Oﬀ-Pump Coronary Artery Bypass Surgery
The development of advanced epicardial
stabiliz-ing devices, such as the Octopus (Figure 22–16), has facilitated coronary artery
bypass grafting with-out the use of CPB, also known as off-pump coro-nary
artery bypass (OPCAB). This type of retractor uses suction to stabilize and
lift the anastomotic site rather than compress it down, which allows for
greater hemodynamic stability. Full
(CPB) dose hep-arinization is usually given and the CPB machine is usually
immediately available if needed.
Intravenous fluid loading together with
inter-mittent or continuous infusion of a vasopressor may be necessary while
the distal anastomoses are sewn. In contrast, a vasodilator may be required to
reduce the systolic pressure to 90–100 mm Hg during partial clamping of the
aorta for the proximal anastomosis. Intravenous nitroglycerin is often used
because of its ability to ameliorate myocardial ischemia.
Although OPCAB was initially proposed
for “simple” one- or two-vessel bypass grafting in patients with good left
ventricular function, careful application of the technique has allowed it to be
used routinely for multigraft surgery, redo operations, and patients with
compromised left ventricular func-tion (and it may be the “sicker” patients who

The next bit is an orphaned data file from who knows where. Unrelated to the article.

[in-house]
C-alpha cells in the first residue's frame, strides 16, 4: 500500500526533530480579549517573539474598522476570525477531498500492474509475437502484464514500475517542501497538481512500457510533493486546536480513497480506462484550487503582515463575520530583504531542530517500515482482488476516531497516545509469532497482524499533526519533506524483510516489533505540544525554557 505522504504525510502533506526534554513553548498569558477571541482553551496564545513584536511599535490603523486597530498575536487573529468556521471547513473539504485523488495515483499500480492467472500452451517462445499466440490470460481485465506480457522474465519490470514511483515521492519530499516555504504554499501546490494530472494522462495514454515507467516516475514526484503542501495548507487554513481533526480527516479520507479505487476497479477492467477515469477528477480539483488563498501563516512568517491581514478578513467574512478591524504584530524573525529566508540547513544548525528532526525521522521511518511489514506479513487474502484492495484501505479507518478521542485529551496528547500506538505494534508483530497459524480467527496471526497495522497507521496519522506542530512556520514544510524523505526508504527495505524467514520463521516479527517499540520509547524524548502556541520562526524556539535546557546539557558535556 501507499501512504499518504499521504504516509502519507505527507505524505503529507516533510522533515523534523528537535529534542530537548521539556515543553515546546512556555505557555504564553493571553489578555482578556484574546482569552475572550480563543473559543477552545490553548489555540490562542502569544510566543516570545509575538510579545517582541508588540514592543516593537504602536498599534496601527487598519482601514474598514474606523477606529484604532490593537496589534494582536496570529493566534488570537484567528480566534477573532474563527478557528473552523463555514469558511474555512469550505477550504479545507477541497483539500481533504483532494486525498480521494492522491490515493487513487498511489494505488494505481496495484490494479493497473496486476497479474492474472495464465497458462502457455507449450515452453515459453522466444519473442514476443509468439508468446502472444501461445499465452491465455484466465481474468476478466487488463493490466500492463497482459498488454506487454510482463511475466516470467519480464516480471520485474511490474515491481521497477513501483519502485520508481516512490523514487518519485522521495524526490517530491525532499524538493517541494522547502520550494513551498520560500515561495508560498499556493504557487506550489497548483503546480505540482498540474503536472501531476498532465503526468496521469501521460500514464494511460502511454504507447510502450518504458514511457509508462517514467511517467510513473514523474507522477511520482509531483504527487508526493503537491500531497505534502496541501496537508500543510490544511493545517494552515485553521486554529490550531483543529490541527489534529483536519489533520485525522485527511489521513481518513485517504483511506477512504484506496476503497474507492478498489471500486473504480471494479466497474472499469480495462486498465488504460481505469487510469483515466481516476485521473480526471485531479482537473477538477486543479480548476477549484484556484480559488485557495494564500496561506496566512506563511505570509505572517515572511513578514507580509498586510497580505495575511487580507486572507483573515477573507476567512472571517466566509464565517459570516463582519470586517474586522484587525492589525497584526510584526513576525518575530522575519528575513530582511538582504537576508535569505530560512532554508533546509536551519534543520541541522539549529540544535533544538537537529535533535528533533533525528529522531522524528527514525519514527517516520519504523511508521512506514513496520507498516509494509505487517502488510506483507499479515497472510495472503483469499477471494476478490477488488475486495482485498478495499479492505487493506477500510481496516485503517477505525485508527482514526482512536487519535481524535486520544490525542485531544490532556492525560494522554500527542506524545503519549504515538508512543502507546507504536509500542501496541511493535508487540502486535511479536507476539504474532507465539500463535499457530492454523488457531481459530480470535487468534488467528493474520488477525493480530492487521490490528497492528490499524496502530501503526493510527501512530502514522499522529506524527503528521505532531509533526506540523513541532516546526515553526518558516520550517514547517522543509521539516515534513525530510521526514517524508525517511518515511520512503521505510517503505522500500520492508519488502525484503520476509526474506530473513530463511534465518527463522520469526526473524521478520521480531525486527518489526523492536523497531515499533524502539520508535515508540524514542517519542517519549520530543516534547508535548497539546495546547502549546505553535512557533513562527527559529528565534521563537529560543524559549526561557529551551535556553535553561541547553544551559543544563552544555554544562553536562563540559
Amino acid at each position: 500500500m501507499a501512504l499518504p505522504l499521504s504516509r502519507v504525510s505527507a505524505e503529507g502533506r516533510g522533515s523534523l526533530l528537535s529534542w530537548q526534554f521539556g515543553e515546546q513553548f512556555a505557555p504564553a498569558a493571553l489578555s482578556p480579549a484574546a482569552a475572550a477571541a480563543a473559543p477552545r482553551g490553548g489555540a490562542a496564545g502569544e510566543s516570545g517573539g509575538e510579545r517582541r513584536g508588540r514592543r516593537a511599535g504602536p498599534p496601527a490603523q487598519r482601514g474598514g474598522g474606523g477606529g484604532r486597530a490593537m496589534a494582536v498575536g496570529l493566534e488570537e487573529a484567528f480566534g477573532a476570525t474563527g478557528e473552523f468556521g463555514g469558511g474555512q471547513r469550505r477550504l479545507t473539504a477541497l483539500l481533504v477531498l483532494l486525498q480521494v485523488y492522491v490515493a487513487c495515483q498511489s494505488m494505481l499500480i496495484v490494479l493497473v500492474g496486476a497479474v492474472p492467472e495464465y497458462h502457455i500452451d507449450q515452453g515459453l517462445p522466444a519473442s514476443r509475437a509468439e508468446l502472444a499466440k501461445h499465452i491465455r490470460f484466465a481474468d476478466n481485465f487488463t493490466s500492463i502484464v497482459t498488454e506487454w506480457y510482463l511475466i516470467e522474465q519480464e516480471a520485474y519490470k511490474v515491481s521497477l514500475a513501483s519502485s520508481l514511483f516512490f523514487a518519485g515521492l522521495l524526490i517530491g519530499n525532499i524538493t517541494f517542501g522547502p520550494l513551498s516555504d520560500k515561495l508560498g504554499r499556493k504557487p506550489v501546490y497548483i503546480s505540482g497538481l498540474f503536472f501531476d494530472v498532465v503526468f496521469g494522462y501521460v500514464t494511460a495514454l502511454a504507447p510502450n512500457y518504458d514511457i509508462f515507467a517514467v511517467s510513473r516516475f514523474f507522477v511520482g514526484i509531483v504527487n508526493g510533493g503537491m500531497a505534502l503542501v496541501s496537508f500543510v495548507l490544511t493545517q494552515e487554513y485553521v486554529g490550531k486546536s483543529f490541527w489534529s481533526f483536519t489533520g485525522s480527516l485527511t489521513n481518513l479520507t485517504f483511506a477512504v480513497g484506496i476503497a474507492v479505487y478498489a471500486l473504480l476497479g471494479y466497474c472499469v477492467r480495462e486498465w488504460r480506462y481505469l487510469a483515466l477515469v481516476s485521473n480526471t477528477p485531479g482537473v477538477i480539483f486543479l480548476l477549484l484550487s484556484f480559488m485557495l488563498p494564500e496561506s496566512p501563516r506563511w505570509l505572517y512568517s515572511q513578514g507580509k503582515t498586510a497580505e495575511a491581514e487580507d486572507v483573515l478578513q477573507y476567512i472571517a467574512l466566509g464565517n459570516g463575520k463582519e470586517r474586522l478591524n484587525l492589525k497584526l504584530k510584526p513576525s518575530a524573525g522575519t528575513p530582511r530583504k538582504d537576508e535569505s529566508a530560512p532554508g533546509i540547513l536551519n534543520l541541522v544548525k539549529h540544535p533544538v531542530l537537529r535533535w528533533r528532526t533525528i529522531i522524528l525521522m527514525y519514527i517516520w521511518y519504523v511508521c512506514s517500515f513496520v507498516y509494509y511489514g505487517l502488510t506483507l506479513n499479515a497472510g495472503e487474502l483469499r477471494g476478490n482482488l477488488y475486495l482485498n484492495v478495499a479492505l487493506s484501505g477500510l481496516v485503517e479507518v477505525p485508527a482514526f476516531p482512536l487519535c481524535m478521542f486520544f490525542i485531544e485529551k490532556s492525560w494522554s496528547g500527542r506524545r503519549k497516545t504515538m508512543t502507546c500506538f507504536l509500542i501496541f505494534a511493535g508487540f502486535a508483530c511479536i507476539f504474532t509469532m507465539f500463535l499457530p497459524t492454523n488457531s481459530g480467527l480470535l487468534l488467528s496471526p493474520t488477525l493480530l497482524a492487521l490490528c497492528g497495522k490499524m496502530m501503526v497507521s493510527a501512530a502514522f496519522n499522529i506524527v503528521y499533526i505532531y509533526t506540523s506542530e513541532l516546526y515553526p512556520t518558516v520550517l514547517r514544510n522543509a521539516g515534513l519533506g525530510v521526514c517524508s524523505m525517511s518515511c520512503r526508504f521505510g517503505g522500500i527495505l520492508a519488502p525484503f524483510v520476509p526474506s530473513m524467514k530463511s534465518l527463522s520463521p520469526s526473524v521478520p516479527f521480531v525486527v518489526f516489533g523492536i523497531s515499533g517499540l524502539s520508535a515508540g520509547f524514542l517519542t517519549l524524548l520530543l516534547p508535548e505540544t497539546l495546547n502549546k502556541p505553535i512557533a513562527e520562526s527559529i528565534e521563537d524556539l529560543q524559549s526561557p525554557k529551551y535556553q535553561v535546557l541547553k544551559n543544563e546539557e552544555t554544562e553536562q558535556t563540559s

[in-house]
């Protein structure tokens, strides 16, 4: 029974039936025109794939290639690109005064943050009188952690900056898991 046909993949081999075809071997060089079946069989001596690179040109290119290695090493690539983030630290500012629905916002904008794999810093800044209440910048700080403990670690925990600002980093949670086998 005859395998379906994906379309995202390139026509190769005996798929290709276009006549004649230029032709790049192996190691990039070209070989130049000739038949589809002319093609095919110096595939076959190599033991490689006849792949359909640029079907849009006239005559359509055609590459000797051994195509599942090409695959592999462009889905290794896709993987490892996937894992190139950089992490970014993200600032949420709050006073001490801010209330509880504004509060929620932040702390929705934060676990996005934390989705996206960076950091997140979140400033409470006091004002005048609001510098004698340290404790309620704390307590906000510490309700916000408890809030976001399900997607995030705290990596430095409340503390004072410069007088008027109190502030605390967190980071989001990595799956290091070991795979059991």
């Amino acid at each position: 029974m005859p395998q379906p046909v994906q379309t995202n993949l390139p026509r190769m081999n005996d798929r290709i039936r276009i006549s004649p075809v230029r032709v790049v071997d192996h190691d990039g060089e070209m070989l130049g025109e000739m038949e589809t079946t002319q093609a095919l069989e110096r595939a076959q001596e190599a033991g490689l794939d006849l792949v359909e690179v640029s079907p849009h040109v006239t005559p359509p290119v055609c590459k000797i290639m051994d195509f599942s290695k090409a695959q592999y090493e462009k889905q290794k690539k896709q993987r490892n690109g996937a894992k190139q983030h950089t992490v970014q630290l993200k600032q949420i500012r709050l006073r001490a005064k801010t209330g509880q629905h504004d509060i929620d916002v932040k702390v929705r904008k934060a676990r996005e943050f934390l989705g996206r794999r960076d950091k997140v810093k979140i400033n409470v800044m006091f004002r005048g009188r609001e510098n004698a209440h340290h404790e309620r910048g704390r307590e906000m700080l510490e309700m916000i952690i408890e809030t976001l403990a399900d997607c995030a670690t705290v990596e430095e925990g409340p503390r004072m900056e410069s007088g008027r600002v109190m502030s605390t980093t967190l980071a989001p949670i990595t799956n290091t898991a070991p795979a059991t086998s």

benefit most from avoidance of CPB). Some surgeons use an intraluminal shunt to
maintain coronary blood flow during sewing of distal anastomoses. Myocardial
preconditioning, brief periods of coronary occlusion prior to the more
prolonged occlusion, reduce areas of necrosis following prolonged periods of
isch-emia in animal studies, but the technique has found limited use in OPCAB.
On the other hand, volatile anesthetic agents and morphine provide myocardial
protection during prolonged periods of ischemia. Maintenance of anesthesia with
a volatile agent may therefore be desirable. When the surgeon is skill-ful,
long-term graft patency may be comparable to procedures done with CPB. Patients
with extensive coronary disease, particularly those with poor target vessels,
may not be good candidates. OPCAB may decrease the incidence of postoperative
neurological complications and the need for transfusion relative to
conventional coronary bypass with CPB.